Animal-free farming - A painful farewell, but a step towards sustainability

The loss of our faithful and lovable donkey Kolja in spring hit us deeply. Over the years he had made an important contribution to the management of our grassland together with our 13 sheep and 2 goats. Their manure was invaluable to us because we farm organically and use circular economy to generate all the nutrients ourselves.

As a vegetarian family, it was clear to us that we would not slaughter our animals or use them for sale as food. Instead, they could grow old and die naturally. Very unusual at a time when animals are often only seen as factors of production. Our oldest chicken reached the proud 8 years - an age that a German broiler chicken would never reach, as it is usually slaughtered after 7-15 weeks.

For a long time we have been thinking about how we can generate our nutrients more sustainably and sensibly. An alternative to keeping animals is to care for our grassland by composting the grass clippings and feeding the valuable compost to our Jerusalem artichoke fields. Now that our donkey has unfortunately died and the lovable social component is missing, we have decided with a heavy heart to give our sheep and goats to a small farm in the Swabian Alb and to start with the alternative management of the grassland. Since mid-July we only have chickens and cats.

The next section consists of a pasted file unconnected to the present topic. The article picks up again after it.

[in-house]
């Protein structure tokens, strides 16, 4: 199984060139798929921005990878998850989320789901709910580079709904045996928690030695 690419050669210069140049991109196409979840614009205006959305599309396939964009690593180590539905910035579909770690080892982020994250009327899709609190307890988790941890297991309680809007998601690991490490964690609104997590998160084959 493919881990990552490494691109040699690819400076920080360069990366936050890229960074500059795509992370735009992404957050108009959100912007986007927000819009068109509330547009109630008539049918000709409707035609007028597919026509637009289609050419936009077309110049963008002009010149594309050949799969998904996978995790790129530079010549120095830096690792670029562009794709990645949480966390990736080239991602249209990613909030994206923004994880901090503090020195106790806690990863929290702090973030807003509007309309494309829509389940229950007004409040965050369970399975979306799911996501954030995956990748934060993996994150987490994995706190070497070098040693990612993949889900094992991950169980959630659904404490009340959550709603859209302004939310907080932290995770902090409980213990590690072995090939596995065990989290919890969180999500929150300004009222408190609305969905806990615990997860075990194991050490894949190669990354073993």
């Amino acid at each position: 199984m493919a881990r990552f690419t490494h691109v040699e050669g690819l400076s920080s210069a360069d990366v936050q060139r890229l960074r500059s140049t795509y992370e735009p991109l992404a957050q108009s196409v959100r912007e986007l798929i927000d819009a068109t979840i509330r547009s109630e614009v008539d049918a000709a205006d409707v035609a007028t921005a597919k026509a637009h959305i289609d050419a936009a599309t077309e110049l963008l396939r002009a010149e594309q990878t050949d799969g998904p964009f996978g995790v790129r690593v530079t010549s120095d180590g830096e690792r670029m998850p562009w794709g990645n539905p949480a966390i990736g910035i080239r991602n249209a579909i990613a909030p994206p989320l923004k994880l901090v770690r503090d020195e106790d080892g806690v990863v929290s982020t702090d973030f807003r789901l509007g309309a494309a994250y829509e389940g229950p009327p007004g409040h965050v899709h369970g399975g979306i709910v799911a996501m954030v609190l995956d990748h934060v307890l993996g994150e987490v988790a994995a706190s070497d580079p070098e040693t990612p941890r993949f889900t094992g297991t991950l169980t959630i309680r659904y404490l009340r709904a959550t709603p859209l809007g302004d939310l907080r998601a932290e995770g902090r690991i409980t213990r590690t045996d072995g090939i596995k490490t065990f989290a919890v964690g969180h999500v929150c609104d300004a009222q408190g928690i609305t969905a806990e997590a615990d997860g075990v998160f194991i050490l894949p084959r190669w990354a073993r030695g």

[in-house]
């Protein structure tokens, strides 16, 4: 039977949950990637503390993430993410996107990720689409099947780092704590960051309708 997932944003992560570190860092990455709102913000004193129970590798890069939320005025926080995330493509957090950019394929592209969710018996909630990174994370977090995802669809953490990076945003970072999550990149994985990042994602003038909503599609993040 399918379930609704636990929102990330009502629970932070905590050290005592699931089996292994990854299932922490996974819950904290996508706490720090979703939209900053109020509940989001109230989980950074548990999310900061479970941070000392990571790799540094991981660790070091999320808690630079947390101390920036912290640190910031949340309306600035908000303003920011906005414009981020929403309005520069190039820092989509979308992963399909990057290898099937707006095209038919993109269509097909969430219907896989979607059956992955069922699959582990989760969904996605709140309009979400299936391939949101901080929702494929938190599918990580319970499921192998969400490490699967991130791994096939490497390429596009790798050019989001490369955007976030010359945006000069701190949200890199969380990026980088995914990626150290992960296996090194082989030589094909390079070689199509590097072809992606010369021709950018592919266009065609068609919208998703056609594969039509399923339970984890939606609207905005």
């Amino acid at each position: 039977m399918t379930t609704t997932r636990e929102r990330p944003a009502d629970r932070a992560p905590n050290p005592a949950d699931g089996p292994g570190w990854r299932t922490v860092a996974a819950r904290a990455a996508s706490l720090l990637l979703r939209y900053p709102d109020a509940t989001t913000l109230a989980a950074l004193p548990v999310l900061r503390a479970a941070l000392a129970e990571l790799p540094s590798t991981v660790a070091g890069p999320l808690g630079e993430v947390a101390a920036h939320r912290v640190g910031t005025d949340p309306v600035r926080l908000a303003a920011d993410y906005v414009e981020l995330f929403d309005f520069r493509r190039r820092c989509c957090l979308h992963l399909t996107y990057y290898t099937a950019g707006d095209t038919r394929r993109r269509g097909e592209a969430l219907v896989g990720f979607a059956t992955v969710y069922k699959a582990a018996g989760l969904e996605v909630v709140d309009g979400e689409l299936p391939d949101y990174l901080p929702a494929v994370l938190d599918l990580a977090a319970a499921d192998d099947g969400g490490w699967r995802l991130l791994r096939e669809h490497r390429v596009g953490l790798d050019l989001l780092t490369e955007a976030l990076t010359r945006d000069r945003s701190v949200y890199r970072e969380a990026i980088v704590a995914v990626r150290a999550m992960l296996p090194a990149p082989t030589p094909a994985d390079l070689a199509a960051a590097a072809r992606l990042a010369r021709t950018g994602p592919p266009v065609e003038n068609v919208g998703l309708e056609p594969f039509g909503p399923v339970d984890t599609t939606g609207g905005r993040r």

The step feels unusual and empty at first, but from an ecological point of view it offers numerous advantages. We hope that it is an important step towards even more sustainable agriculture, where the focus is on building and regenerating the soil. Our grass clippings now find their place on field heaps, where we turn them into valuable compost. With this approach, we continue to focus on the circular economy and contribute to the preservation and improvement of our soils.

We are confident that our decision to go animal-free is ultimately a step in the right direction - for sustainable, healthy agriculture and for our soil.

Georg Lindl
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